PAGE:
The Journey of a Lifetime
A jeep ride through the jungle was arguably the second stepping stone in life's journey leading Margaret Jean Young in the direction of George Bottari. Each stone promised amazing revelations, creating new memories and cherished global experiences.
George and Peg journeyed the world separately until 2001. Their pathways did not merge until the time was right. Having found one another after stepping about the world, they are not only journeying to new countries together, but discovering new heights in their marriage and finding that "every day is better than the last." Their interim experiences led to great intuitiveness; at the crossroads, they recognized an incredible connection.
Margaret Jean Young, "Peg", born in New York became an Ohio resident at an early age. Not too far away, George Bottari entered the world in South Bronx, New York. In 1943, Peg decided she wanted to serve her country during World War II. "It was a time of strong patriotism," she commented. Family and friends feared for her safety, yet in spite of their discouragement, she joined the WAVES, remaining in the U.S. Meanwhile, destiny took George into four combat campaigns in Europe from 1942-1945. Unknown to either, their strong American spirit was probably their first shared step in each other's direction.
"I wanted to be a great American novelist," recalled George, who has since penned several romantic novels. "I felt strongly about serving my country, so I enlisted, surmising that my experiences in the Army would also give me a great deal of material."
Peg received invaluable training in accounting while in the WAVES, leading to later positions with Young and Rubicon and Standard Oil. Yet her most important memory of war days was her opportunity to grow closer to her brother, Dick. Peg and Dick met in New York as often as their schedules allowed. Dick flew troops all over Europe and made it safely through the war, but was killed in a plane crash shortly afterward.
In 1947, Peg met and married Bob Bechtel, the man with whom she spent 52 years creating memories. They had two children, Barbara and Rick, and began their travels by renting a home in Jamaica for two weeks. "I still laugh over squeezing all our luggage and golf clubs into the tiny English car provided!" said Peg.
The Caribbean was only the beginning of the couple's adventures. They traveled throughout Asia and Australia. In 1965 Peg saw an ad in Vogue magazine for "a beautiful inn on Hilton Head Island" which looked very inviting. "Bob and I visited that fall, and after our jeep ride in the Palmetto Dunes jungle," she laughed, "we purchased a third row ocean lot on which we built our home in 1983."
After a 30-year career with McGraw-Hill, George and his wife, Nora, (a beautiful artist) moved to Hilton Head Island in 1984 to sculpt and paint. Meanwhile, Peg jumped into Hilton Head's golf community becoming tournament chairman of the Women's Golf Association.
Too soon, Peg's husband was stricken with emphysema and their travels came to an abrupt halt. Peg's golf outings were replaced with caregiving duties, which consumed her days for ten years. "In 1990, before Bob became so ill, an opportunity arose for me to join friends on a trip to Africa," Peg recalled. "He was unable to travel, yet encouraged me to go, understanding it had always been my dream."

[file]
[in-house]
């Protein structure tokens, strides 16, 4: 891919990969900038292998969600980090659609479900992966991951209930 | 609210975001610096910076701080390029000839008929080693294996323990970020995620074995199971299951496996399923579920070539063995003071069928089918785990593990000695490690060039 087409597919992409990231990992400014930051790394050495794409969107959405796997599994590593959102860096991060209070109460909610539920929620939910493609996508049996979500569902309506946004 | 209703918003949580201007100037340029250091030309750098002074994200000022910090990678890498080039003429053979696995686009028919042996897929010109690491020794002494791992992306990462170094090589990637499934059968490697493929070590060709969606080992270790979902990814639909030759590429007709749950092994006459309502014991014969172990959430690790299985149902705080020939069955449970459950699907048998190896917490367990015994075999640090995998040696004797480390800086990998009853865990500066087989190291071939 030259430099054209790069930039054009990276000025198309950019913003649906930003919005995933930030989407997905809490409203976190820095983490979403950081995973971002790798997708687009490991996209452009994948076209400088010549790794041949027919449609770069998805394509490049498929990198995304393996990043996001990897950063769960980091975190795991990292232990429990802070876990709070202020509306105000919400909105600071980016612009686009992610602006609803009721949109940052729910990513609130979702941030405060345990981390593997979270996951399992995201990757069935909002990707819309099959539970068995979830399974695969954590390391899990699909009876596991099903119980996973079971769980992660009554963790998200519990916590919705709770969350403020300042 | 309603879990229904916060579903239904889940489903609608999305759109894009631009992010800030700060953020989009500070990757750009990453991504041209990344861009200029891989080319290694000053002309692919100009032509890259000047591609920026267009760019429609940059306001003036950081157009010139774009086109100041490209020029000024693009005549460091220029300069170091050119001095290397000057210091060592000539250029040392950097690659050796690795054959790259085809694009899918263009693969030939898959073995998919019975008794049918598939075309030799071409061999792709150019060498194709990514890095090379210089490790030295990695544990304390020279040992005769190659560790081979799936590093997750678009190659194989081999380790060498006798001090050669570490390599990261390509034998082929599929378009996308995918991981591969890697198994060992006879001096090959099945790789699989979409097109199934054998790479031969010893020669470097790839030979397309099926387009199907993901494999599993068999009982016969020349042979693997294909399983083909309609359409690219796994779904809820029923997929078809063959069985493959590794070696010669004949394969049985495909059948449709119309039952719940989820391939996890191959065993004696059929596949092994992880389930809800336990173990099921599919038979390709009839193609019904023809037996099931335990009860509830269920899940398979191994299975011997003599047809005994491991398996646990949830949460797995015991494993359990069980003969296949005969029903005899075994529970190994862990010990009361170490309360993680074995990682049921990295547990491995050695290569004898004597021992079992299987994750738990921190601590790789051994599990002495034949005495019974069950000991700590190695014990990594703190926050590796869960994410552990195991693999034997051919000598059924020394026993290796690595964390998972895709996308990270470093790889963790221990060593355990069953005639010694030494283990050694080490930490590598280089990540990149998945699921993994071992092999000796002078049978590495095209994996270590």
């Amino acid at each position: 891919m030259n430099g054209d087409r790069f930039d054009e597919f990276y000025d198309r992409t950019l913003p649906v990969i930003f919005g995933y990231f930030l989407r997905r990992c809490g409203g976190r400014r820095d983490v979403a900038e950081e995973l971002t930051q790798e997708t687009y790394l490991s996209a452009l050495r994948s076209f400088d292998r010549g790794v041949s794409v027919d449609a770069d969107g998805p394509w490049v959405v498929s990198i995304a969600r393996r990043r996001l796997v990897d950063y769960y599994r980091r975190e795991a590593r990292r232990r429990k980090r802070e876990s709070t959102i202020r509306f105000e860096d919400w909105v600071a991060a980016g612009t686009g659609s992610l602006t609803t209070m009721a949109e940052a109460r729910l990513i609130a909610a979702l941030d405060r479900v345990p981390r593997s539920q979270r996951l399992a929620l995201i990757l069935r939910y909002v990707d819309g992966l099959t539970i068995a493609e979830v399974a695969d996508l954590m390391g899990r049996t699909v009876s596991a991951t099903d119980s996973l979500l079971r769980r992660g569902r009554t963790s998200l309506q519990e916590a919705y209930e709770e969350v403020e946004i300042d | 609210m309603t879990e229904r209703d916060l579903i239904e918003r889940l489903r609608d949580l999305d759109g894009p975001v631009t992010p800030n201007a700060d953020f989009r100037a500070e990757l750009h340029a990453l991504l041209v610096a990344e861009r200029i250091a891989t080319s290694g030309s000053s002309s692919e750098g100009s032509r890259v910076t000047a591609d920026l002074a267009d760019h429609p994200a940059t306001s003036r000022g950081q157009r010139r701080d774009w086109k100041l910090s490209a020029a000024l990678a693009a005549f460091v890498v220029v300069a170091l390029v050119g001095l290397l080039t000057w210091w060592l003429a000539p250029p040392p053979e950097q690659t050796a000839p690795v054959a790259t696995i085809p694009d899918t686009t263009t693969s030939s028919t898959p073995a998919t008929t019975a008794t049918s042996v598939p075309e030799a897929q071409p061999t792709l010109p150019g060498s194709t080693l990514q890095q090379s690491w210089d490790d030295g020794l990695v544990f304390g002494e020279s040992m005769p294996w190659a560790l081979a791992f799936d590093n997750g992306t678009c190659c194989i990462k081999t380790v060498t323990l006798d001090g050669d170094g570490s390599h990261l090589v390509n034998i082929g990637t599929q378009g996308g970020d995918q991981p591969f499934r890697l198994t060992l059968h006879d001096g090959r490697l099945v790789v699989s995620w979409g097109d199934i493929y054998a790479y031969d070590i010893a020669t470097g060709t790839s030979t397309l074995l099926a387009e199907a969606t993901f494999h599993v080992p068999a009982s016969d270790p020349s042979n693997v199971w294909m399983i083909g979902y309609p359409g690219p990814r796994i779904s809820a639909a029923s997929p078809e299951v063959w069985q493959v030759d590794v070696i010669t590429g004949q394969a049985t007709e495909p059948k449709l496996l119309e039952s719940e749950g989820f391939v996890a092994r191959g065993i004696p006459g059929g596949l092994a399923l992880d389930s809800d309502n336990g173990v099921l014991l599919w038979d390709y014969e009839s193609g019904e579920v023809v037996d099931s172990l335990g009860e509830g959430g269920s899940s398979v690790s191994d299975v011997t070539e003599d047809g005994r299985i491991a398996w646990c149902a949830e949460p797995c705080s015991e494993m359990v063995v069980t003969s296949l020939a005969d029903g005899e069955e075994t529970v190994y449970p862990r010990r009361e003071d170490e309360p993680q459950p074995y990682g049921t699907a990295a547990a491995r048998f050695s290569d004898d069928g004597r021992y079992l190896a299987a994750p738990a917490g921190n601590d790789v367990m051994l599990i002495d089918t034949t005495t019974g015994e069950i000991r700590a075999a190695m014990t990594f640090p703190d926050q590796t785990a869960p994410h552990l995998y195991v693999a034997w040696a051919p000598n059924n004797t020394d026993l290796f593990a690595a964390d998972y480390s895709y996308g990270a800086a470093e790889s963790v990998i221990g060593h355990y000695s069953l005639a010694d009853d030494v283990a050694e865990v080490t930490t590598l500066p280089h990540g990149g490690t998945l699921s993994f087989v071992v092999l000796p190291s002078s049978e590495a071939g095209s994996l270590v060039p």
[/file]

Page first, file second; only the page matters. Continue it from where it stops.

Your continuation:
The next stepping stone was tragic for both George and Peg. George's wife died suddenly, and Peg lost her husband in 2000. She began volunteering at the Bargain Box. Meanwhile, George continued his travels abroad studying sculpture, while remaining involved with the Hilton Head Art League and participating in Life Long Learning classes. Finally, their pathways were guided by a friend's introduction in 2001. Sharing many interests and bursting with energy, six months later, the couple's stepping stones converged in marriage.
"I loved my little home," said Peg. "I decorated it just as I wanted; and George's home was filled with beautiful sculptures, artwork and many choices different than mine."
Off they went house-hunting, discussing how they would blend their different tastes. "We found this marvelous home and undertook our challenge. We worked together, choosing pieces meaning the most to us and compromised; yours and mine became ours," Peg said. Their favorite area is the master suite, reflecting their shared safari tastes through artwork and accessories. "We love the painting of a great tiger overlooking our tub, the leopard print wallpaper and pillows scattered about, and of course, our beautiful lions guarding our entrance." Peg's photos taken in Africa, rich and rare, grace the walls of their stunning home with golden memories, reflecting proudly her many adventures in the amazing country.
Peg never thought she'd see Europe, but George promised her she would. In 2003, they cruised the Panama Canal, and the coveted journey to Europe followed in 2004. Their cruise on a lovely Regent vessel began in Venice, finishing in Rome. "I was overwhelmed by Pompeii," said Peg. The couple flew to Paris for several days, then continued with the sights, sounds and shows of London.
Several weeks after their U.S. departure, they joined the glorious Queen Mary on her transatlantic crossing back to New York. Another cruise in 2005 to the Southern Caribbean and an extended Canadian Rockies tour captured their fall.
Severe foot surgery in 2006 momentarily interrupted their travels, but Peg's determination persisted. In May, they will enjoy another transatlantic crossing, stopping in Bermuda and continuing to Spain and surrounding islands.
The Bottari's stepping stones merged perfectly in time. Combining their insight and energy, they cherish each timeless moment.